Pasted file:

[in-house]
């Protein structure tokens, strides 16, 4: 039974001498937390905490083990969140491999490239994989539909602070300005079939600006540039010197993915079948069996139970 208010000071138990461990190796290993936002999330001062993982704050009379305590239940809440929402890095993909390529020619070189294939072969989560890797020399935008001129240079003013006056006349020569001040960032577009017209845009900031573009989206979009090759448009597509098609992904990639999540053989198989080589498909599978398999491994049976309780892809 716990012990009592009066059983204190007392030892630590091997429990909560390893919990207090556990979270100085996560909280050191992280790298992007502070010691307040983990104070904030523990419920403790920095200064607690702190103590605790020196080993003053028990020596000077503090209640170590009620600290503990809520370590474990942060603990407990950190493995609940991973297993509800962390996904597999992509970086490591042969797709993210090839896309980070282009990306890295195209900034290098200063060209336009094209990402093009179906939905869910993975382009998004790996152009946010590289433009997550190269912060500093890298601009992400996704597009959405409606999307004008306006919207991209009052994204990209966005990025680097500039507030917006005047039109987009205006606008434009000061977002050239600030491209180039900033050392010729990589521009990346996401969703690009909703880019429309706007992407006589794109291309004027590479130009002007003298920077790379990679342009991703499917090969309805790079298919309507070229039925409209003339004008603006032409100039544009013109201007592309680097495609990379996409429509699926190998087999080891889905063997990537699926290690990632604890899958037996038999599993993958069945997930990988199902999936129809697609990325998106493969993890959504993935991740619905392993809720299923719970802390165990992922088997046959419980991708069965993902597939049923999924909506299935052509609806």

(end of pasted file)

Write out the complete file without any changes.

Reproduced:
[in-house]
């Protein structure tokens, strides 16, 4: 039974001498937390905490083990969140491999490239994989539909602070300005079939600006540039010197993915079948069996139970 208010000071138990461990190796290993936002999330001062993982704050009379305590239940809440929402890095993909390529020619070189294939072969989560890797020399935008001129240079003013006056006349020569001040960032577009017209845009900031573009989206979009090759448009597509098609992904990639999540053989198989080589498909599978398999491994049976309780892809 716990012990009592009066059983204190007392030892630590091997429990909560390893919990207090556990979270100085996560909280050191992280790298992007502070010691307040983990104070904030523990419920403790920095200064607690702190103590605790020196080993003053028990020596000077503090209640170590009620600290503990809520370590474990942060603990407990950190493995609940991973297993509800962390996904597999992509970086490591042969797709993210090839896309980070282009990306890295195209900034290098200063060209336009094209990402093009179906939905869910993975382009998004790996152009946010590289433009997550190269912060500093890298601009992400996704597009959405409606999307004008306006919207991209009052994204990209966005990025680097500039507030917006005047039109987009205006606008434009000061977002050239600030491209180039900033050392010729990589521009990346996401969703690009909703880019429309706007992407006589794109291309004027590479130009002007003298920077790379990679342009991703499917090969309805790079298919309507070229039925409209003339004008603006032409100039544009013109201007592309680097495609990379996409429509699926190998087999080891889905063997990537699926290690990632604890899958037996038999599993993958069945997930990988199902999936129809697609990325998106493969993890959504993935991740619905392993809720299923719970802390165990992922088997046959419980991708069965993902597939049923999924909506299935052509609806």